Team Mediation

What does a Team Mediation involve?

Initially, the mediator will see the team members, in no particular order, and in the first session will simply identify the problems and issues as seen by all team members. It will then be time for the mediator to reflect and produce his own list of issues.

This will be followed by a second round of meetings when the mediator will flesh out the identified issues with all members of the team and begin to float potential solutions.

Further meetings will follow depending on the involvement and seniority of team members with the idea of finally agreeing and presenting a solution to the whole team.

The whole process is based on the confidentiality of the discussions with the mediator and the necessity for the employee to give his consent to the mediator to disclose what has been said. This can, of course, be done on a named basis or, if it makes that employee feel more relaxed, on an anonymous basis.

The mediator will update the senior management periodically, who will have to respect the confidentiality of the process, but they will be involved in the discussions of what has been said and what is being proposed as a solution, and obviously will be involved in and approve any proposed solution

What types of solution are envisaged?

Each case is different but below the details some of the solutions that we have agreed in previous cases and it may be that some of the solutions or a combination of them might be necessary to resolve your team’s problems.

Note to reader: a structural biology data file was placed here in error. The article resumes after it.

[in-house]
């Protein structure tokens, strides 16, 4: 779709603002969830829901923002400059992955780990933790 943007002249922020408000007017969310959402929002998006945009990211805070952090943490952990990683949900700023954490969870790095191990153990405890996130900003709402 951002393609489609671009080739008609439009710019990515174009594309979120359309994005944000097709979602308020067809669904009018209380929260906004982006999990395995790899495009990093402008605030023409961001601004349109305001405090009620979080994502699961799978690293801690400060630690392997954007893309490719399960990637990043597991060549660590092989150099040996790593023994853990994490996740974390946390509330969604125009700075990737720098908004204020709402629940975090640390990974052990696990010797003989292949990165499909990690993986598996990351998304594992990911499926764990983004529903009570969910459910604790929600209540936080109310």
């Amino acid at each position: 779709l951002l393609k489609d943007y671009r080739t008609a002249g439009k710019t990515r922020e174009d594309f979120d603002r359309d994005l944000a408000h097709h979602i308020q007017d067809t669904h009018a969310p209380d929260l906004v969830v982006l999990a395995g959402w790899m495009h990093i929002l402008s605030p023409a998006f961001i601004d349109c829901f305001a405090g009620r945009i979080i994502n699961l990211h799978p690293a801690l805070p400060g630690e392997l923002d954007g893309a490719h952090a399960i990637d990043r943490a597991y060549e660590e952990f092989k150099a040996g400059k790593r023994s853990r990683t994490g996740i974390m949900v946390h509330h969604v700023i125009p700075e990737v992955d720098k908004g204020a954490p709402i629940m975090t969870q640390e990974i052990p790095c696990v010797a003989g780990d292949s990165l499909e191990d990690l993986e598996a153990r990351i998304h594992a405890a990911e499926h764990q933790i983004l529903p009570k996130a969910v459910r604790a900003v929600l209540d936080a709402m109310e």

Often we find that by just making people talk about their problems, with a mediator prompting a little "reality testing", it makes people reflect on the situation, take a step back and from then on in the gaze of an independent person they will act more rationally and in the interests of the company which is half the battle.

Our solutions have involved

• Training for the management team, including the art of delegation  

• A reallocation of managerial responsibility

• Getting the management team to reflect on how their behaviour must be affecting the staff and promoting new behaviours and responsibilities

• The introduction of new systems and process

• Improved methods of communication to cascade information down throughout the team

• Training for the staff in areas such as marketing, accounting

• An improved appraisal system with a better definition of SMART objectives

• A reallocation of work throughout the team

• Confronting senior management to tell them that their attitude to people is unacceptable, causes staff defection and can no longer be tolerated

• Assisting people to obtain counselling to address the personal issues which are transgressing into their work

• Explaining to well-meaning colleagues that their attempts to interfere in their colleagues personal life are not being well received and to leave them to resolve their own problems

• Sitting people down together to resolve their differences in a constructive manner

• Occasionally having to advise that regrettably someone must leave